Sun/shade: Full sun to part shade
Soil moisture: Medium to wet
Flowering period: June to August
Host plant for 4 caterpillar species
Perhaps no other plant offers its gifts to the world more politely than seedbox, which at fruiting time presents its seeds neatly packaged in a little box. In truth, seedbox’s offerings begin much earlier in the growing season, when it adorns its upper branches with delicate yellow flowers that are a pollen and nectar source to bumblebees, carpenter bees, halictid bees, and leafcutter bees. Once pollination occurs and the cube-like fruit begins to develop, it is sometimes fed upon by seed beetle larvae, which bore through the fruit wall, consume the seeds, and form a cocoon inside the cube to complete their development. In the fall, foraging white footed mice scale the branches of seedbox, selectively removing and consuming the fruits that contain beetle larvae. During the winter, white-throated sparrows similarly may open the fruits in order to consume the larvae. With regards to aesthetic appeal, seedbox provides deep red fall foliage in addition to attractive flowers and fruit.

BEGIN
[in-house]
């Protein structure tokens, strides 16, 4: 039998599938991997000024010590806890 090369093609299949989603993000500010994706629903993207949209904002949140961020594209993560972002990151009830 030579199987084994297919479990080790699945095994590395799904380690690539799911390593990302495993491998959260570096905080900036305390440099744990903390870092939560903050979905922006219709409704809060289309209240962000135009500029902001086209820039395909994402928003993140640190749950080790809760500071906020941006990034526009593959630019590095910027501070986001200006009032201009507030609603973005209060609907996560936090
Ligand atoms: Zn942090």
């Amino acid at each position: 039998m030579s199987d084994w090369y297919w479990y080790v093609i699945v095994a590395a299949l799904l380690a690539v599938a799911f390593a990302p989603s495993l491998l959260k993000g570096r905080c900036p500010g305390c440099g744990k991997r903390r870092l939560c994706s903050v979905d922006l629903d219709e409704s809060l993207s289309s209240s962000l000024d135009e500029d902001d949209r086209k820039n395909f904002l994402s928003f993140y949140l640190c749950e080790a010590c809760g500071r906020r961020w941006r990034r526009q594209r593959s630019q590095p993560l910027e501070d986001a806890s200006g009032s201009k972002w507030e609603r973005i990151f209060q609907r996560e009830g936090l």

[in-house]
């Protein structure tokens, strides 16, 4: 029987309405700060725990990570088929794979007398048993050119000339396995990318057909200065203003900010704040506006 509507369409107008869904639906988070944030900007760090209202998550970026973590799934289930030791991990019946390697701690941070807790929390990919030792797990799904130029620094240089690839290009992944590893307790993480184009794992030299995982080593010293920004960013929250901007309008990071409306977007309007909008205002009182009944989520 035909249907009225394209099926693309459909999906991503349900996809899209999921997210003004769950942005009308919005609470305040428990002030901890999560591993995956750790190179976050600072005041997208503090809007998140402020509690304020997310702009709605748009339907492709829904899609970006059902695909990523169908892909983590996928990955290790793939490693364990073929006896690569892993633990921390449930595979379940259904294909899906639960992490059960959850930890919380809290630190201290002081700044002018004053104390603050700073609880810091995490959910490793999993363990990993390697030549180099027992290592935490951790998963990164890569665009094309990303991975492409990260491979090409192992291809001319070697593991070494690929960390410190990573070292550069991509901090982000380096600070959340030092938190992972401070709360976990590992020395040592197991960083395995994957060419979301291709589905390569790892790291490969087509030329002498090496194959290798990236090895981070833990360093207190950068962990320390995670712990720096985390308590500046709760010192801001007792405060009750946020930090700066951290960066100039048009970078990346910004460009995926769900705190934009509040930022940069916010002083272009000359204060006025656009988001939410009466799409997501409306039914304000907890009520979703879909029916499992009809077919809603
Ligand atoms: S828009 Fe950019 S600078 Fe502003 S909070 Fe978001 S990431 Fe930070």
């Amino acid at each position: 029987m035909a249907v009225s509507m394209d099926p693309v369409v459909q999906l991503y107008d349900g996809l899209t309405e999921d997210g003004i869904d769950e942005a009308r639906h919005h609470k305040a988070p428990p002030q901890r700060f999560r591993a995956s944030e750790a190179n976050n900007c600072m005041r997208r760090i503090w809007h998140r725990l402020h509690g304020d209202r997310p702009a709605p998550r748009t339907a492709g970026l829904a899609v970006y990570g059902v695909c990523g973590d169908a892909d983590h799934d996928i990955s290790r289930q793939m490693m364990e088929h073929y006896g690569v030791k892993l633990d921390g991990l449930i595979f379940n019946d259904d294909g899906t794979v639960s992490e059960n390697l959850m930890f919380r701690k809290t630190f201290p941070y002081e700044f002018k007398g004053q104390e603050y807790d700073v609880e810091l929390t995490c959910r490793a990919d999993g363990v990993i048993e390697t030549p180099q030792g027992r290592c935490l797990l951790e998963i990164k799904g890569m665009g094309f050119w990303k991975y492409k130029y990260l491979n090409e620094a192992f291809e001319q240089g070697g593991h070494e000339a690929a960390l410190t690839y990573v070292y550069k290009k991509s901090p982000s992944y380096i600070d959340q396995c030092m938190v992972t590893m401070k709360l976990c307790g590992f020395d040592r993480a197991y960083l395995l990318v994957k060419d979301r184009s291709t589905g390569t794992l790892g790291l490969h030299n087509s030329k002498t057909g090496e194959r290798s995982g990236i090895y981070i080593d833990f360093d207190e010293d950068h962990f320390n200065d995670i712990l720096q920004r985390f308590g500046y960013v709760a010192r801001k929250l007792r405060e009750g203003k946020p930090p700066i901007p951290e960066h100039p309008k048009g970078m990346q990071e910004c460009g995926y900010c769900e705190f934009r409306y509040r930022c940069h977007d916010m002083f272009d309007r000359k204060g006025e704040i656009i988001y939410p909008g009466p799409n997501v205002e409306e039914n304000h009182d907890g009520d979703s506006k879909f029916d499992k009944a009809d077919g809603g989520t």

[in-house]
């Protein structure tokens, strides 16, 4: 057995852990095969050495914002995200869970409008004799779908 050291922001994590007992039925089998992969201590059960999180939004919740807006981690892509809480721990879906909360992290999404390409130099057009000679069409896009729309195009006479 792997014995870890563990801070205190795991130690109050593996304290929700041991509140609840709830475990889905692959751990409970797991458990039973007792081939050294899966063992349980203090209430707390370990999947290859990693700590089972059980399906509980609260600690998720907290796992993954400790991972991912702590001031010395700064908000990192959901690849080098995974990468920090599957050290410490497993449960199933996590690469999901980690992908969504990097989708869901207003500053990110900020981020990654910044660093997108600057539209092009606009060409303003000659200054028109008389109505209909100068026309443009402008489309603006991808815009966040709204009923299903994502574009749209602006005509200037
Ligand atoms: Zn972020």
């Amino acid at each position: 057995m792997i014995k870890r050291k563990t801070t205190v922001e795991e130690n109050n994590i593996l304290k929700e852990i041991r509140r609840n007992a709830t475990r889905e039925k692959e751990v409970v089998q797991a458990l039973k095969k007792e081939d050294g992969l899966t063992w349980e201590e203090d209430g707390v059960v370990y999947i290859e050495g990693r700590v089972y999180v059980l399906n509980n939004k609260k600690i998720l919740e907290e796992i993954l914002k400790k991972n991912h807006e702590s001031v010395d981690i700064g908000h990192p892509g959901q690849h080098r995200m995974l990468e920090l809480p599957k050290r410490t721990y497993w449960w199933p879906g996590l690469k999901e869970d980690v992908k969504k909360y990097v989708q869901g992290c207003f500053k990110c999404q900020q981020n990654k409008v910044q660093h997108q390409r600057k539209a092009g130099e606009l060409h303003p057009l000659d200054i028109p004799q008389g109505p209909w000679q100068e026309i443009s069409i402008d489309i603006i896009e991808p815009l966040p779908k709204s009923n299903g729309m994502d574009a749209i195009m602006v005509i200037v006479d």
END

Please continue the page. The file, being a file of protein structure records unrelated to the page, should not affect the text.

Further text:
Small and shrubby in stature, seedbox grows to 1-3 feet in height, branches frequently in its upper portion, and often has multiple stems growing from its base. The plant prefers growing in wet to moderately wet soil under full sun, and within its native NE Ohio range, inhabits places such as wet meadows and the margins of ponds and streams. An unassuming, charming plant, seedbox is a great choice for adding some personality and wildlife value to a low, wet spot in the yard. The gardener should take note, though, that seedbox is sometimes a target of deer herbivory.